Downing of Russian Helicopter Highlights Islamic State Threat to Aircraft

TEL AVIV – Russia’s military says one of its helicopters was downed by the Islamic State in Syria, killing two of its airmen.

The incident highlights the continued threat to low-flying aircraft posed by IS.

Russia’s Ministry of Defense released the following statement:

“On July 8, Russian military pilot-instructors Evgeny Dolgin and Ryafagat Khabibulin,  were conducting a calibration flight on a Syrian Mi-25 (export version of the Mi-24) helicopter loaded with ammunition in the province of Homs.”

“The crew received a request from the Syrian command group to help defeat the advancing terrorists and fire for effect. The captain of the aircraft, Ryafagat Khabibulin, made the decision to attack.”

RT further reports:

The Ministry of Defense stated that due to the skillful actions of the crew the terrorists were thrown back and the attack had been thwarted.

However, their helicopter was shot down by terrorists as it was turning to head back to the base.

“Having spent their ammunition, while turning back to the base, the helicopter was shot down by terrorists from the ground and crashed in an area controlled by the Syrian government. The crew did not survive,” Russia’s defense ministry said, adding that both pilots will posthumously receive state awards for their actions.

It was not immediately confirmed which weapon was used by IS to down the aircraft.

Russia’s Interfax news agency cited a defense ministry source claiming the helicopter was brought down using an American TOW antitank missile system.

“According to reports, terrorists used the American TOW system to down the helicopter, which, having exhausted its ammunition, was on the course back to the base at an extremely low altitude,” the source was quoted as telling Interfax.

This is not the first time IS or Syrian rebels shot down military aircraft.

In April, the Syrian army said its plane was shot down by rebels with an antiaircraft missile and video footage of the falling aircraft seems to be consistent with this kind of an attack. One month earlier, Syria said one of its warplanes was shot down in western Syria.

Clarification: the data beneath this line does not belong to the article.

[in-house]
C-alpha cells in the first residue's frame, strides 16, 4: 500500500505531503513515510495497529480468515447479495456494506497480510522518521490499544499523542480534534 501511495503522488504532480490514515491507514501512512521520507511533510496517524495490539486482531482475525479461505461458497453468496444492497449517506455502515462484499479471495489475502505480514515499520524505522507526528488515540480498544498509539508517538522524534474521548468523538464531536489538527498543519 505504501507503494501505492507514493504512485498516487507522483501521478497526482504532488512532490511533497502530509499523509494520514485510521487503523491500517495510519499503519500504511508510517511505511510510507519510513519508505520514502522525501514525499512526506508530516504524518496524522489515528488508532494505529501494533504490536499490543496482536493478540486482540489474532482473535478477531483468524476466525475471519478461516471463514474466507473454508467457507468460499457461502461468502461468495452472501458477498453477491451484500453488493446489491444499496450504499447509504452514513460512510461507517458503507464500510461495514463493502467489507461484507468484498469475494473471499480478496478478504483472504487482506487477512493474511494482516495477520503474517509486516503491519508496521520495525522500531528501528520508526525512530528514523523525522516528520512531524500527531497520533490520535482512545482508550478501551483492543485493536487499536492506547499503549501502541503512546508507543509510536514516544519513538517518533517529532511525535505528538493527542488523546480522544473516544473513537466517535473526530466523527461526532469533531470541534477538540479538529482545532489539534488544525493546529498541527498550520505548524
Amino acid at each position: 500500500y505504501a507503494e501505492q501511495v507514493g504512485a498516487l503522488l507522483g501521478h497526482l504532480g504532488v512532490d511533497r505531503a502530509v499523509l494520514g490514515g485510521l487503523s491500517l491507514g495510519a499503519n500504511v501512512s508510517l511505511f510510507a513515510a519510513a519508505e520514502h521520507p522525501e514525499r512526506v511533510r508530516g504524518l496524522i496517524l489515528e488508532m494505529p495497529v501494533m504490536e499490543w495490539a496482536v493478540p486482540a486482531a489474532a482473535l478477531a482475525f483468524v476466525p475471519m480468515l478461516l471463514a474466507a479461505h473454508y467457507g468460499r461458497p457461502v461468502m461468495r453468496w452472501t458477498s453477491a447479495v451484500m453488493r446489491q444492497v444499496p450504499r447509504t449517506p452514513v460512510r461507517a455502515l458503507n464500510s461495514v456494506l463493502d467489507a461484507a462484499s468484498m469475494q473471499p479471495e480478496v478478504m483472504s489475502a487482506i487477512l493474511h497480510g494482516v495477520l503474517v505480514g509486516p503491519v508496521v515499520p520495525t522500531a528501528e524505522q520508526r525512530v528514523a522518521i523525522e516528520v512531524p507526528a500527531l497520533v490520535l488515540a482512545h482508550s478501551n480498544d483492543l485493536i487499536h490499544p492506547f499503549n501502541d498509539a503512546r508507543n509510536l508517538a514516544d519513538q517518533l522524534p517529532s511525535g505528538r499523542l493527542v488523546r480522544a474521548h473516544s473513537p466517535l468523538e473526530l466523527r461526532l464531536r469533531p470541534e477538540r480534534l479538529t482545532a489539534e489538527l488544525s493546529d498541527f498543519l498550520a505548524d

It has been widely understood that Syrian rebels likely obtained and already deployed Man-Portable-Air-Defense-Systems, or MANPADS.

In April, it was revealed the CIA believes that Mideast rebels have already obtained MANPADS, and the agency fears the weaponry could be acquired by terrorist groups and utilized against civilian aircraft.

This significant detail was contained in the 13th paragraph of a larger Wall Street Journal article reporting on CIA plans to possibly arm moderate Syrian rebels with more advanced weaponry if the truce in Syria continues to deteriorate and full-scale fighting resumes.

The Journal reported:

To coalition partners including Turkey and Saudi Arabia, the CIA has twinned assurances that the U.S. will allow the anti-Assad coalition to supply more weapons with warnings that they would be mistaken to go behind Washington’s back to provide weapons systems that Mr. Obama has decided so far not to introduce to the battlefield.

The agency’s principal concern focuses on man-portable air-defense systems, known as Manpads. The CIA believes that rebels have obtained a small number of Manpads through illicit channels. Fearing these systems could fall into terrorists’ hands for use against civilian aircraft, the spy agency’s goal now is to prevent more of them from slipping uncontrollably into the war zone, according to U.S. and intelligence officials in the region.

The article cited U.S. and other officials divulging that the CIA was preparing for a so-called Plan B to counter Russia and Bashar Assad’s regime in Syria. The plan, the newspaper reported, calls for “vetted rebel units with weapons systems that would help them in directing attacks against Syrian regime aircraft and artillery positions.” That option was to be used only if the truce collapses and major fighting resumes.

In April, after the downing of two Syrian military aircraft, this reporter raised questions about how the Mideast rebels may have obtained MANPADs.

I asked:

Did NATO-member Turkey, already in hot water for brazenly shooting down a Russian warplane, pass antiaircraft missiles to rebels as part of Ankara’s obsessive bid to counter the Syria-Russia axis? Turkey, concerned by Syria’s recent gains against the Islamic State and other rebel forces, is known to be one of the main suppliers of more extremist elements among the anti-Assad rebels.

There is also the possibility that antiaircraft weapons were obtained by Syrian rebels from elements that looted Moammar Gadhafi’s reserves of of MANPADS. The largest terrorist looting of MANPADS took place immediately after the 2001 U.S.-NATO military campaign, strongly pushed by Hillary Clinton, that toppled Gadhafi’s regime in Libya.

NATO failed to immediately protect the reserves of MANPADS.

As I reported:

Gadhafi had hoarded Africa’s biggest-known reserve of MANPADS, with a stock said to number between 15,000 and 20,000. Many of the missiles were stolen by militias fighting in Libya, including those backed by the U.S. in their anti-Gadhafi efforts. There were reports of a Western effort to secure the MANPADS, including collecting some from rebels in Libya.

Aaron Klein is Breitbart’s Jerusalem bureau chief and senior investigative reporter. He is a New York Times bestselling author and hosts the popular weekend talk radio program, “Aaron Klein Investigative Radio.” Follow him on Twitter @AaronKleinShow. Follow him on Facebook.


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